Philosophy Through Film, 2nd edition / Edition 2

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Some of the world's best-loved films can be used as springboards for examining enduring philosophical questions. Philosophy Through Film provides guidance on how watch films with an eye for their philosophical content, helping students become familiar with key topics in all of the major areas in Western philosophy, and helping them to master the techniques of philosophical argumentation.

The perfect size and scope for a first course in philosophy, Philosophy Through Film assumes no prior knowledge of philosophy. It is excellent teaching resource and learning tool, introducing students to key topics and figures in philosophy through thematic chapters, each of which is linked to one or more "focus films" that illustrate a philosophical problem or topic.

Revised and expanded, the Second Edition features a new chapter on political philosophy, an introductory section explaining how to watch films philosophically, an appendix with primary readings, and the addition of five new focus films. Films examined in depth include:

The Matrix

Vanilla Sky

Hilary and Jackie


I, Robot

Minority Report

Crimes and Misdemeanors



The Seventh Seal

The Rapture

Leaving Las Vegas

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Editorial Reviews

From the Publisher
'How does one make philosophy exciting for general readers and students in introductory philosophy classes? Mary Litch has found the recipe. Combine the dramatic power of contemporary narrative films with incisive discussions of central philosophical issues, and the result is a compelling book for teaching and learning about philosophy. Each chapter clearly and engagingly introduces a key philosophical topic, then expertly demonstrates how a recent film illustrates a philosophical position, or else, through its dramatic conflicts, clarifies opposing alternatives. New to this edition are seventeen excerpts from primary sources, from Plato to Hume to Camus, making this book an excellent choice for introductory philosophy classes.'Carl Plantinga, Calvin College, USA

'Mary Litch's Philosophy Through Film was one of the first and remains one of the most useful textbooks for introducing students to philosophical concepts by way of film. Litch shows that popular films can be philosophical, in the sense that they raise philosophical concerns and illustrate in powerful ways the importance of these concerns. In addition to discussing several new films, the newest edition includes a selection of important classic readings in philosophy as complements to the film-based discussions of central topics, and offers an insightful and straightforward introduction to some of the many philosophical issues involved in considering film for its philosophical content.' Nathan Andersen, Eckerd College, USA

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Product Details

  • ISBN-13: 9780415997447
  • Publisher: Taylor & Francis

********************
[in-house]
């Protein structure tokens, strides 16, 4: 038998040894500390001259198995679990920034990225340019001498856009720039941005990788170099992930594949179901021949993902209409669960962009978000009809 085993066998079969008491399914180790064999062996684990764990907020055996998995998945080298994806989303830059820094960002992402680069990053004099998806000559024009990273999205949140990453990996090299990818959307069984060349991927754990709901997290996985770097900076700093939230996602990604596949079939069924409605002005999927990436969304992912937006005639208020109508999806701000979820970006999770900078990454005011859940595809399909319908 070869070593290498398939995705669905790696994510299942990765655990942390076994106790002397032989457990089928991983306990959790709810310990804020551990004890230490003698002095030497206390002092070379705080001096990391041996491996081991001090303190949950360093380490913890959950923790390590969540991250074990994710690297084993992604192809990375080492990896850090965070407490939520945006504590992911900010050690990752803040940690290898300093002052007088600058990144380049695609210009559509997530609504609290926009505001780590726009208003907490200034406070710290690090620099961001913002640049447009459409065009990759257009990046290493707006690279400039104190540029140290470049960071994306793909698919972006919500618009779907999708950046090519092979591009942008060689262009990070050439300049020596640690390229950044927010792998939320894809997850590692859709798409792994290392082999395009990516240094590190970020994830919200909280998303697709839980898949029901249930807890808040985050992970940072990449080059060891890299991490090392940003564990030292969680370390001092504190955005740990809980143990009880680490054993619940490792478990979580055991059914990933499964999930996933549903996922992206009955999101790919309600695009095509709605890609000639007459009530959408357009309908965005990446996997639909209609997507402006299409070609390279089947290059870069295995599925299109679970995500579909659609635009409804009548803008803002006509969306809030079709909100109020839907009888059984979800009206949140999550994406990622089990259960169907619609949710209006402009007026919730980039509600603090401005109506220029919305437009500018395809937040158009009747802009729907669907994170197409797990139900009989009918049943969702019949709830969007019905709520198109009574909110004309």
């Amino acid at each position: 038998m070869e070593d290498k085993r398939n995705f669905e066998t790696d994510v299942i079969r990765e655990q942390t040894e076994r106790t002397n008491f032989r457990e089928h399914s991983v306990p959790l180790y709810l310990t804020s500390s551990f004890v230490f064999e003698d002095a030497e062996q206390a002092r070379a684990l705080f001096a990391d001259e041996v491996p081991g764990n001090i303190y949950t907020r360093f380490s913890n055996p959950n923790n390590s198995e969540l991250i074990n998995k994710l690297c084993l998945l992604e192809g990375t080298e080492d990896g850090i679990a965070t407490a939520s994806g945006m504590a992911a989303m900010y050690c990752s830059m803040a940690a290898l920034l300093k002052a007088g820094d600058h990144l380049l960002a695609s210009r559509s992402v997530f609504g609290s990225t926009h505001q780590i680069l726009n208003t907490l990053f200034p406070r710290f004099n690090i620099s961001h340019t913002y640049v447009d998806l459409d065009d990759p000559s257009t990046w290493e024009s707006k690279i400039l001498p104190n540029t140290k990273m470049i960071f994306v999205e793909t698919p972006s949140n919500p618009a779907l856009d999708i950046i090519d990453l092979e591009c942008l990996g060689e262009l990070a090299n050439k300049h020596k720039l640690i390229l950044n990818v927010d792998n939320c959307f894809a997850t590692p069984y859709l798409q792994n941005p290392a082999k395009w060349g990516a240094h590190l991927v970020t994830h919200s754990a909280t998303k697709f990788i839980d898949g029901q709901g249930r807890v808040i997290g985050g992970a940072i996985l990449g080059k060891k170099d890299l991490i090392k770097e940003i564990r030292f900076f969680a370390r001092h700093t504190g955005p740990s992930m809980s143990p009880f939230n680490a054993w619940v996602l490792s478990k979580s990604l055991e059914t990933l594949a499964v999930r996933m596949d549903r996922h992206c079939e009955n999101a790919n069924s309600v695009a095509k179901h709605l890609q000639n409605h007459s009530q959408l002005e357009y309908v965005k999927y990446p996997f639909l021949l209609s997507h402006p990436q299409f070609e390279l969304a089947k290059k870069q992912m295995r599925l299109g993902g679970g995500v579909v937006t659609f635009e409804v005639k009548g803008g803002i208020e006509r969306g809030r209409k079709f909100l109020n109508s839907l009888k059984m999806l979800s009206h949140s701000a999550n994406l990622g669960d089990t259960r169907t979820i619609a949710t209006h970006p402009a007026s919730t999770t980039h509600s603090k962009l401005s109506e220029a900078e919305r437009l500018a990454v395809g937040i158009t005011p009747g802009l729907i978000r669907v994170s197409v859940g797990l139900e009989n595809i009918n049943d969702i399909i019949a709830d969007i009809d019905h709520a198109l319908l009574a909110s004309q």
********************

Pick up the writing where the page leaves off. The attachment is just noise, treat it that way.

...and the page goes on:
• Publication date: 1/20/2010
  • Edition description: Older Edition
  • Edition number: 2
  • Pages: 384
  • Sales rank: 770,154
  • Product dimensions: 5.90 (w) x 8.90 (h) x 0.90 (d)

Meet the Author

Mary M. Litch has taught philosophy at Yale University, the University of Alabama at Birmingham and the University of Massachusetts at Amherst. She is currently Director of Academic Technology and Digital Media at Chapman University, where she also teaches philosophy.

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Table of Contents

Preface vii

Acknowledgments ix

Introduction 1

1 Skepticism 8

2 Relativism 38

3 Personal Identity 68

4 Artificial Intelligence 92

5 Free Will, Determinism, and Moral Responsibility 118

6 Ethics 143

7 Political Philosophy 167

8 The Problem of Evil 188

9 Existentialism 209

Notes 227

Appendix: Story Lines of Films by Elapsed Time 236

Readings from Primary Sources 264

"Allegory of the Cave" (from The Republic) Plato 266

"Meditation One" (from Mediations on First Philosophy Ren? Descartes 269

Excerpts from A Treatise Concerning the Principles of Human Knowledge George Berkeley 273

Excerpts from Prolegomena to Any Future Metaphysics Immanuel Kant 285

Excerpts from The Structure of Scientific Revolutions Thomas Kukn 288

Excerpts from An Essay Concerning Human Understanding John Locke 292

Excerpts from A Treatise of Human Nature David Hume 298

Excerpts from "Computing Machinery and Intelligence" Alan Turing 305

Excerpts from "Minds, Brains, and Programs" John Searle 311

Excerpts from an Enquiry Concerning Human Understanding David Hume 317

Excerpts from "Existentialism is a Humanism " Jean-Paul Sartre 327

Excerpts from Fundamental Principles of the Metaphysics of Morals Immanuel Kant 336

Excerpts from Utilitarianism John Stuart Mill 343

Excerpts from Leviathan Thomas Hobbes 348

Excerpts from On Liberty John Stuart Mill 355

Excerpts from On Free Choice of the Will Augustine 362

"The Myth of Sisyphus" Albert Camus 367

Index 370

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